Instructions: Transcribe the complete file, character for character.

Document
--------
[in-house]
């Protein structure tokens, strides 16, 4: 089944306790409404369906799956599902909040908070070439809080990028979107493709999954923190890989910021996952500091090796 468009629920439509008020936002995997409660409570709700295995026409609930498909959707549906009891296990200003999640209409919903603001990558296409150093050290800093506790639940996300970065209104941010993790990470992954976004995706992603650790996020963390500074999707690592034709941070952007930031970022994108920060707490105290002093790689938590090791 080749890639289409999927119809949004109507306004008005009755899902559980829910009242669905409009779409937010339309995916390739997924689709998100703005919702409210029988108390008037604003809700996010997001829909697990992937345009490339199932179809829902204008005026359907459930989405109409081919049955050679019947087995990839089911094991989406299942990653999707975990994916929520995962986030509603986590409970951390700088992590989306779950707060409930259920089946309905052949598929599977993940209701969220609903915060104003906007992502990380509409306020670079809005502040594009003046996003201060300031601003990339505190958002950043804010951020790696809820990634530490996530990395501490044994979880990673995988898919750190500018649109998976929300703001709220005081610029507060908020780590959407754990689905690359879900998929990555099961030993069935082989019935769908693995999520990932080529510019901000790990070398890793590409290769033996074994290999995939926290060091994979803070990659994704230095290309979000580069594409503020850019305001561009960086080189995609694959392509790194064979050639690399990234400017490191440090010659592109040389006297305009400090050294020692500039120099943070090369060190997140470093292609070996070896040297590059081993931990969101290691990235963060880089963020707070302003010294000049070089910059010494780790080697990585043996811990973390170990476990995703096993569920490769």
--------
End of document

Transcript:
[in-house]
């Protein structure tokens, strides 16, 4: 089944306790409404369906799956599902909040908070070439809080990028979107493709999954923190890989910021996952500091090796 468009629920439509008020936002995997409660409570709700295995026409609930498909959707549906009891296990200003999640209409919903603001990558296409150093050290800093506790639940996300970065209104941010993790990470992954976004995706992603650790996020963390500074999707690592034709941070952007930031970022994108920060707490105290002093790689938590090791 080749890639289409999927119809949004109507306004008005009755899902559980829910009242669905409009779409937010339309995916390739997924689709998100703005919702409210029988108390008037604003809700996010997001829909697990992937345009490339199932179809829902204008005026359907459930989405109409081919049955050679019947087995990839089911094991989406299942990653999707975990994916929520995962986030509603986590409970951390700088992590989306779950707060409930259920089946309905052949598929599977993940209701969220609903915060104003906007992502990380509409306020670079809005502040594009003046996003201060300031601003990339505190958002950043804010951020790696809820990634530490996530990395501490044994979880990673995988898919750190500018649109998976929300703001709220005081610029507060908020780590959407754990689905690359879900998929990555099961030993069935082989019935769908693995999520990932080529510019901000790990070398890793590409290769033996074994290999995939926290060091994979803070990659994704230095290309979000580069594409503020850019305001561009960086080189995609694959392509790194064979050639690399990234400017490191440090010659592109040389006297305009400090050294020692500039120099943070090369060190997140470093292609070996070896040297590059081993931990969101290691990235963060880089963020707070302003010294000049070089910059010494780790080697990585043996811990973390170990476990995703096993569920490769």